Like I said earlier, the top end of this class is where the long-term players are. Wink’s scheme isn’t heavily dependent on an inside linebacker being elite, but if you can add an elite player, especially for a team picking very late in the draft? Valuation be damned, you do it.

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A Sneaky Need: Cornerback

‘But Chibs, you just said that the secondary was great!’

You are correct. They are. However.

Marcus Peters is in a contract year, though I’d expect him to be re-signed. Tavon Young is under contract, but needs to stay healthy. Jimmy Smith‘s contract is up, and he won’t be back unless it’s on a team-friendly deal. Brandon Carr is a cut candidate. Anthony Averett isn’t who I thought he’d be. Iman Marshall has yet to see the field. 

And above all, you absolutely draft a cornerback every single year.

In 19-of-27 mock drafts I did, between The Draft Network and First-Pick, Ohio State’s Jeffrey Okudah fell to the Ravens at 32. I’m not saying that they would absolutely take him if that happened, but they absolutely should if it happened. Trevon Diggs (Alabama, and brother of that Diggs) is also very enticing in R1/2. Paulson Adebo (Stanford) could likely be had in the second, and would be huge value if he fell that far.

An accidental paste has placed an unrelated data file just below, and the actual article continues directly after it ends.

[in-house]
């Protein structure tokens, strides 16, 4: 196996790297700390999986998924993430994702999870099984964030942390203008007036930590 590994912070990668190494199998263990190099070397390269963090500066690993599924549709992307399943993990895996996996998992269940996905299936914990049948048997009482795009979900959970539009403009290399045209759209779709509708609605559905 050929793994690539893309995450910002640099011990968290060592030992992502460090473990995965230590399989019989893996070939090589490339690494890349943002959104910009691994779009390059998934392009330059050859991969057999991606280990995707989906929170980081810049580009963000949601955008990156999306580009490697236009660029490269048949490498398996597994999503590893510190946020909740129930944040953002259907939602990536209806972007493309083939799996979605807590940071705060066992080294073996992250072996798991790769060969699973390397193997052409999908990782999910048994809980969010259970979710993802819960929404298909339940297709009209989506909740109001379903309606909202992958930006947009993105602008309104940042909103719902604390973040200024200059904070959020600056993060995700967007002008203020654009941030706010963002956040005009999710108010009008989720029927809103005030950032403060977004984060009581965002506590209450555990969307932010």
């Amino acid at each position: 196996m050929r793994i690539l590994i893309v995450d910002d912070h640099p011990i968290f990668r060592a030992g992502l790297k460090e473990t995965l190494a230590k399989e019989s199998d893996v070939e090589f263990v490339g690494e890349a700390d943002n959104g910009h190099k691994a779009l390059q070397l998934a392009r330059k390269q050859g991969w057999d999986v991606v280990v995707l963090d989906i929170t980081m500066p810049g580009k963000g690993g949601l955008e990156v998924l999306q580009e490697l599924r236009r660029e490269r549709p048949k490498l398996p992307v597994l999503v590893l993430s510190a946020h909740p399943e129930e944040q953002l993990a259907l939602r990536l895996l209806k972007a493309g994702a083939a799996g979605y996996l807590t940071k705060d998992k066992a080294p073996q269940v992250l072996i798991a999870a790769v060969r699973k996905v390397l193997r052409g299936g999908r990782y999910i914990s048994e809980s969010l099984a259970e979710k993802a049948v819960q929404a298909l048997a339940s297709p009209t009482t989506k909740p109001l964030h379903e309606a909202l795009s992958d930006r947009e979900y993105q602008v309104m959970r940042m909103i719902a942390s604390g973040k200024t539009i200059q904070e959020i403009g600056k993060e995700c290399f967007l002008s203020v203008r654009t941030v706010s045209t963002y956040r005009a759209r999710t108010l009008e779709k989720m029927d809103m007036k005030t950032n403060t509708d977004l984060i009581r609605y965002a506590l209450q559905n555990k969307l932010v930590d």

However, this cornerback class is absolutely stacked, so if an early corner isn’t your thing? How about AJ Terrell out of Clemson in the fourth? Bryce Hall (Virginia) in the fifth (I assume he falls because of injury, and speed concerns). Or my personal favorite: Nebraska’s Lamar Jackson (wouldn’t that be something?) in the sixth (he’ll fall because he’s a corner who’s the size of a safety, so he doesn’t necessarily have a home at the next level).

As an added argument for my point: they need to find a backup slot corner. Marlon Humphrey has played admirably given his complete lack of experience at the position, but in case Tavon Young can’t stay healthy in 2020, they should probably have a guy with the prerequisites to play the position well.